This lesson addresses the HS-PS3-1 and HSA-REI.1a standards as a way to effectively construct an understanding of a simple computational model of kinetic energy. Students study concepts related to energy using the NGSS Practices of Developing and Using Models (SP2), Constructing Explanations (SP6), and Obtaining, Evaluating and Communicating Information (SP8) by creating visuals that illustrate the motion of a roller coaster and explain the concept of kinetic energy. This relates to (SP6) because students have to leverage skills create a set of step-by-step solutions to problems involving kinetic energy.
Students begin by writing observations in their notebooks about the motion of a roller coaster. Students then take notes using video notes with embedded pause points. Students use this information to create a visual that demonstrates an understanding of kinetic energy using roller coasters as a model. I assess student understanding throughout the lesson using informal check-ins and assess each student's work at the end of the school day. I want students to learn to integrate information from various points of this course into a coherent presentation. One goal of this lesson is to help students learn that applying computational models to the kinetic energy of systems is an essential skill for learning physics.
This portion of the lesson begins with a routine where students write the objective and additional piece of information in their notebooks as soon as they enter the classroom. I project a slide with the date, the objective and an additional prompt on the interactive whiteboard with a red label that says "COPY THIS" in the top left-hand corner. Sometimes the additional prompt is a BIG IDEA for the lesson or the Quote of the Day or a Quick Fact from current events that is related to the lesson. The red label helps my students easily interact with the information as soon as they enter the room and avoids losing transition time as students enter the classroom.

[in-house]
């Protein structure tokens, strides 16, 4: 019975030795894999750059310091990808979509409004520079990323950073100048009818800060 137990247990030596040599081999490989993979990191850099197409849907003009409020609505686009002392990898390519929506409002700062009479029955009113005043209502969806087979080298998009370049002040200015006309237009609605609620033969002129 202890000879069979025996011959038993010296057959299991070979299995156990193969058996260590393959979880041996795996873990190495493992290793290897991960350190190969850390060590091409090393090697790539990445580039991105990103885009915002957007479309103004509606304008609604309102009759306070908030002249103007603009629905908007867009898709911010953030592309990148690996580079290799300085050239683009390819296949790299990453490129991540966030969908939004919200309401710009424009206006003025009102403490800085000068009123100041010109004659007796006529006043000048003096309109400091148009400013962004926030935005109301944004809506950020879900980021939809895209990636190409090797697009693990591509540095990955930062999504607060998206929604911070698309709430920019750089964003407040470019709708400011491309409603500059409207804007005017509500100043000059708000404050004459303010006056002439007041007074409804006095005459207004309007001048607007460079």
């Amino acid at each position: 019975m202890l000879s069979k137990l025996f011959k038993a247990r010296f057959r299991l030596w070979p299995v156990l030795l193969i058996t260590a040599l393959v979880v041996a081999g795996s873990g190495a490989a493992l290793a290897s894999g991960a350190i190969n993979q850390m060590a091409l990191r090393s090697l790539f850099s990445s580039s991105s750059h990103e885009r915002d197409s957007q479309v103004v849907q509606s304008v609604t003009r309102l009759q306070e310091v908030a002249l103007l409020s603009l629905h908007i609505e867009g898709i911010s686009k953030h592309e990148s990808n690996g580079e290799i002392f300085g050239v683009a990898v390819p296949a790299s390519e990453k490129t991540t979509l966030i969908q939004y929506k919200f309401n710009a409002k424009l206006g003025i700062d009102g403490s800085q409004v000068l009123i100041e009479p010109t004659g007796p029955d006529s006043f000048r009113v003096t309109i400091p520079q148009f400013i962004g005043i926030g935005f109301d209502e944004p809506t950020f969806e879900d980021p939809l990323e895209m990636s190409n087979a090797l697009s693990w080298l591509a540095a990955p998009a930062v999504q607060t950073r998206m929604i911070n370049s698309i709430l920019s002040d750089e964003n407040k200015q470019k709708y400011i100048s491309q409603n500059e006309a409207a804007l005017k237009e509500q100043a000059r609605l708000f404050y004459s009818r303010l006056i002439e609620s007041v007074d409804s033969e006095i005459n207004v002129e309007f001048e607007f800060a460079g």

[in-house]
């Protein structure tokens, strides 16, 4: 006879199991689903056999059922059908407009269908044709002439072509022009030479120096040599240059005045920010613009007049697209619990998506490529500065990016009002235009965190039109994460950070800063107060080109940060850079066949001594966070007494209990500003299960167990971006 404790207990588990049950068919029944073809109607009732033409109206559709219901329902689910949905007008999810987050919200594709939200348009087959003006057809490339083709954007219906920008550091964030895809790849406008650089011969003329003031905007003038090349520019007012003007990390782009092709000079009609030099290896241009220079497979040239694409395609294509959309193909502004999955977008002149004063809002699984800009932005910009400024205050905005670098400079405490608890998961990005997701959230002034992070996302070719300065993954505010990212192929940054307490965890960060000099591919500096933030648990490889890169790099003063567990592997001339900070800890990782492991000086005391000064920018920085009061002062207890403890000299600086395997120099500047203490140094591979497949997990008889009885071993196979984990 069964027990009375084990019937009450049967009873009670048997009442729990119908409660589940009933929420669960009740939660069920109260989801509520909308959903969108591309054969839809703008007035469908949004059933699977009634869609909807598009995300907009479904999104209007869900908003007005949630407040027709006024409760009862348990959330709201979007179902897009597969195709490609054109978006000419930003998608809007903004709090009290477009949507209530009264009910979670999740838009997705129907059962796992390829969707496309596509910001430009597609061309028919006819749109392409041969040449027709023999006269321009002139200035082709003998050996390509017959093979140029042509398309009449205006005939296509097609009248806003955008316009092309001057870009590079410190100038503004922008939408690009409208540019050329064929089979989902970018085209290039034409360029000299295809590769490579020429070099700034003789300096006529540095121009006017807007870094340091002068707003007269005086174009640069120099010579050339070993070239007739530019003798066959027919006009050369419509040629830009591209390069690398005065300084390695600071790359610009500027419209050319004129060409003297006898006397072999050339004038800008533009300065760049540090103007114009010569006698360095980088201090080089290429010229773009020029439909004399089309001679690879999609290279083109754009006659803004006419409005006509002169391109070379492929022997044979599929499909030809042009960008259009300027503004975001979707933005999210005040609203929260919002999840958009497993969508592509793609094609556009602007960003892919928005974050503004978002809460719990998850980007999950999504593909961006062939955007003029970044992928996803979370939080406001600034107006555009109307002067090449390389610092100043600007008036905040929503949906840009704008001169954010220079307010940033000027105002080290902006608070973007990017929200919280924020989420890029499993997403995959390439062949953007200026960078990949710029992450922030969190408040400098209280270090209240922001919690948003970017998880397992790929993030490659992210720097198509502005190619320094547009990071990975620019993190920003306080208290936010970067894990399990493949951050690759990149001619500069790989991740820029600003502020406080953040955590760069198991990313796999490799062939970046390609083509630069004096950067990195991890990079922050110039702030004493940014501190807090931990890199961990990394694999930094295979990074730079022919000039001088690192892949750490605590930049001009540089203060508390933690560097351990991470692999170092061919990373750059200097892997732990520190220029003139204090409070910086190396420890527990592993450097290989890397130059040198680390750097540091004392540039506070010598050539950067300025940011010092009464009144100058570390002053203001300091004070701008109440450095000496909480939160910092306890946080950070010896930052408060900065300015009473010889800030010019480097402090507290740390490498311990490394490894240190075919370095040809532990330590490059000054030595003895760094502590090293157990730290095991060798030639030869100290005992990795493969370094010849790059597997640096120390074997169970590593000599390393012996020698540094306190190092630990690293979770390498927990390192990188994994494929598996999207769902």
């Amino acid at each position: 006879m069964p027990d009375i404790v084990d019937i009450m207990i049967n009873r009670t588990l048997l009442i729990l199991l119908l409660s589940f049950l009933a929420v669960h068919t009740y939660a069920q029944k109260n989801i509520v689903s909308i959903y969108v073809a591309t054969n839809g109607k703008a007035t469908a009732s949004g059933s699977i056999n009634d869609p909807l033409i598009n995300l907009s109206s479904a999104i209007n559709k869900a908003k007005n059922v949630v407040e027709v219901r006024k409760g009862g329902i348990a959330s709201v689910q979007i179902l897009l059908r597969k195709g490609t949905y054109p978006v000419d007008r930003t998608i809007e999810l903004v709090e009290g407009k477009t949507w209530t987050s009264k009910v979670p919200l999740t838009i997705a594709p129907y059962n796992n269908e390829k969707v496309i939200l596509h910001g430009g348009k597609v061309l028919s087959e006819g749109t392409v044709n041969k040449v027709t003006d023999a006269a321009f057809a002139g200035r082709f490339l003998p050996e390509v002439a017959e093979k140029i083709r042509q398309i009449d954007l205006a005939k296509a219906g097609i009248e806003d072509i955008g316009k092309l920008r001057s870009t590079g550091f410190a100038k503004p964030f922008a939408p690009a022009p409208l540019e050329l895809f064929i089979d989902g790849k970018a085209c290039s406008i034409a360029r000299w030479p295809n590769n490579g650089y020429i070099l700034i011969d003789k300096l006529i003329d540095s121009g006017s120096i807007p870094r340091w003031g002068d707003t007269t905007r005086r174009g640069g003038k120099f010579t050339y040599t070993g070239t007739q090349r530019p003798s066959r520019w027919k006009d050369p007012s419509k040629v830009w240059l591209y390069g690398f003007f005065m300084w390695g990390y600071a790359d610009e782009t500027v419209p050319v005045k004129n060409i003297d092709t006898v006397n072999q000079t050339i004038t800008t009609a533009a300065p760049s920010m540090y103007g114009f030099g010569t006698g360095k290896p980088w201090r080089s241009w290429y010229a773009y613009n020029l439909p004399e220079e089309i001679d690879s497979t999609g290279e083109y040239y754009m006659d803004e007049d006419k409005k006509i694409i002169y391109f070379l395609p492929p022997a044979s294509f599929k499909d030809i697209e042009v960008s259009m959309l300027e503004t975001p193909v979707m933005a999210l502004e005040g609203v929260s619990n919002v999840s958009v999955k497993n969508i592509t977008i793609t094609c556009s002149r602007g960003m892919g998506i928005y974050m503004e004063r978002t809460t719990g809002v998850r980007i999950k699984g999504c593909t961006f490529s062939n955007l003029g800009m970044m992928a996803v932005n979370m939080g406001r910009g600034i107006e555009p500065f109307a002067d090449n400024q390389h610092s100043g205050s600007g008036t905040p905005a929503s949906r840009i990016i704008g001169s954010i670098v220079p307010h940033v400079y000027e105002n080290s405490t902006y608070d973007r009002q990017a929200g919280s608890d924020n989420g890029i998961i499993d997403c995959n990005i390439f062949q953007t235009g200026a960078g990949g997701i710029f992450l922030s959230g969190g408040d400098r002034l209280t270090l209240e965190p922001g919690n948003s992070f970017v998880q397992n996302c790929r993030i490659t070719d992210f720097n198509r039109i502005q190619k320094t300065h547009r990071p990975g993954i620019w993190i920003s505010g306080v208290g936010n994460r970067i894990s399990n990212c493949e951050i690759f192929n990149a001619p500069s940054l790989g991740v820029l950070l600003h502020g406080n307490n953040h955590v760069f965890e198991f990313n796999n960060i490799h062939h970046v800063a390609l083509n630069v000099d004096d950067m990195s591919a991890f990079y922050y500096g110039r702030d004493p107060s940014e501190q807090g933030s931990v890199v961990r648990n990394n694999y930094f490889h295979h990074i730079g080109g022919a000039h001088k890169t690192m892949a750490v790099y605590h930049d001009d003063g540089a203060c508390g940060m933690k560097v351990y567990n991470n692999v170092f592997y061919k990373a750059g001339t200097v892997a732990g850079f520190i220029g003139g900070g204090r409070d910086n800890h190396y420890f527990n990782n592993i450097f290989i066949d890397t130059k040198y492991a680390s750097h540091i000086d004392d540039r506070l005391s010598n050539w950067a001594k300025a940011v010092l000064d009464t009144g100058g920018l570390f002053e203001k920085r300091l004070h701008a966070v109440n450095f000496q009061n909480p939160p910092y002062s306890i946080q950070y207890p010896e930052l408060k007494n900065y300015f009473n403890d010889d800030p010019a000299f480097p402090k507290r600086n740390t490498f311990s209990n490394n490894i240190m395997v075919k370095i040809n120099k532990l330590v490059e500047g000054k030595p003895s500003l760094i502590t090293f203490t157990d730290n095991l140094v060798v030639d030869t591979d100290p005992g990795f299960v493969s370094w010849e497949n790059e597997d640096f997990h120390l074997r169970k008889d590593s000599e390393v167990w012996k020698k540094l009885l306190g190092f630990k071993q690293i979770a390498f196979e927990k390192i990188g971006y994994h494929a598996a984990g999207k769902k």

Today's additional piece of information is a Big Idea which states that kinetic energy is the energy of motion. The objective of the bell-ringer is to give students a clear understanding of the focus of today's lesson. I choose to incorporate video notes with pause points because I want students to learn that constructing explanations using technology is a useful skill for studying and practicing physics.
I follow this bell ringer with a See-Think-Wonder. Students draw a table with three columns with the headings: "See", "Think", and "Wonder" and write the information they observe in the video below in their notebooks.
Once the video ends I ask students: "Why do we like roller coasters?" Some student responses include, "We like the thrill of speeding across a track while knowing we are safe," and "Roller coasters shake us up and make us feel weightless".
Within this lesson, I include a set of notes in the form of an EDpuzzle that I project at the interactive whiteboard at the front of the room. This part of the lesson focuses on a computational model for kinetic energy in physics. For the first ten minutes, I play the EDpuzzle at the front of the room for the entire class and pause at the pause points that have I embedded as green question marks in the video. Students write their answers to the pause points in their notebooks.